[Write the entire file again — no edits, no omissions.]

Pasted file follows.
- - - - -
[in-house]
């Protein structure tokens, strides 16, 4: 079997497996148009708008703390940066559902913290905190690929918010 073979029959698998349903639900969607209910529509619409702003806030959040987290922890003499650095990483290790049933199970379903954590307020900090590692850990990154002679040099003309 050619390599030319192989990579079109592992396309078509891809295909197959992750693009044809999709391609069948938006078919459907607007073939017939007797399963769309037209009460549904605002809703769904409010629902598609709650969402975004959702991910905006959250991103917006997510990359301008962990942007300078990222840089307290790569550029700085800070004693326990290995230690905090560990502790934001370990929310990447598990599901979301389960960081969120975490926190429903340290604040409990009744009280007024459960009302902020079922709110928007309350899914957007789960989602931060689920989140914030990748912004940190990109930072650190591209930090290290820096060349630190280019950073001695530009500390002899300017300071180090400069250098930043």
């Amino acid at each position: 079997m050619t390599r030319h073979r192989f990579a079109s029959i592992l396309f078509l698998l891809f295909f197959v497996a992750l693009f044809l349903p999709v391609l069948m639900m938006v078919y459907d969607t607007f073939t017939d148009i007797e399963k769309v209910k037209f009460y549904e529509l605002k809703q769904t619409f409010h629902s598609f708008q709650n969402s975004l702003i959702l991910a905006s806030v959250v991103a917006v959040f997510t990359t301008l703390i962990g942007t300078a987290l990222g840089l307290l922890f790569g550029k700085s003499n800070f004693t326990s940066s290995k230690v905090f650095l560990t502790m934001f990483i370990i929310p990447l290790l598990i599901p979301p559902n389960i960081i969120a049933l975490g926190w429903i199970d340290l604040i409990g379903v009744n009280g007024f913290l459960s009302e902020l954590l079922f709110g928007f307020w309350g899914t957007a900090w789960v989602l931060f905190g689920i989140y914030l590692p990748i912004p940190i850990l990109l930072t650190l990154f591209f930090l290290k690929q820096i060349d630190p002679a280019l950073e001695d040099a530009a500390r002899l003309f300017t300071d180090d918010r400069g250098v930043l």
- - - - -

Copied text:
[in-house]
């Protein structure tokens, strides 16, 4: 079997497996148009708008703390940066559902913290905190690929918010 073979029959698998349903639900969607209910529509619409702003806030959040987290922890003499650095990483290790049933199970379903954590307020900090590692850990990154002679040099003309 050619390599030319192989990579079109592992396309078509891809295909197959992750693009044809999709391609069948938006078919459907607007073939017939007797399963769309037209009460549904605002809703769904409010629902598609709650969402975004959702991910905006959250991103917006997510990359301008962990942007300078990222840089307290790569550029700085800070004693326990290995230690905090560990502790934001370990929310990447598990599901979301389960960081969120975490926190429903340290604040409990009744009280007024459960009302902020079922709110928007309350899914957007789960989602931060689920989140914030990748912004940190990109930072650190591209930090290290820096060349630190280019950073001695530009500390002899300017300071180090400069250098930043």
């Amino acid at each position: 079997m050619t390599r030319h073979r192989f990579a079109s029959i592992l396309f078509l698998l891809f295909f197959v497996a992750l693009f044809l349903p999709v391609l069948m639900m938006v078919y459907d969607t607007f073939t017939d148009i007797e399963k769309v209910k037209f009460y549904e529509l605002k809703q769904t619409f409010h629902s598609f708008q709650n969402s975004l702003i959702l991910a905006s806030v959250v991103a917006v959040f997510t990359t301008l703390i962990g942007t300078a987290l990222g840089l307290l922890f790569g550029k700085s003499n800070f004693t326990s940066s290995k230690v905090f650095l560990t502790m934001f990483i370990i929310p990447l290790l598990i599901p979301p559902n389960i960081i969120a049933l975490g926190w429903i199970d340290l604040i409990g379903v009744n009280g007024f913290l459960s009302e902020l954590l079922f709110g928007f307020w309350g899914t957007a900090w789960v989602l931060f905190g689920i989140y914030l590692p990748i912004p940190i850990l990109l930072t650190l990154f591209f930090l290290k690929q820096i060349d630190p002679a280019l950073e001695d040099a530009a500390r002899l003309f300017t300071d180090d918010r400069g250098v930043l």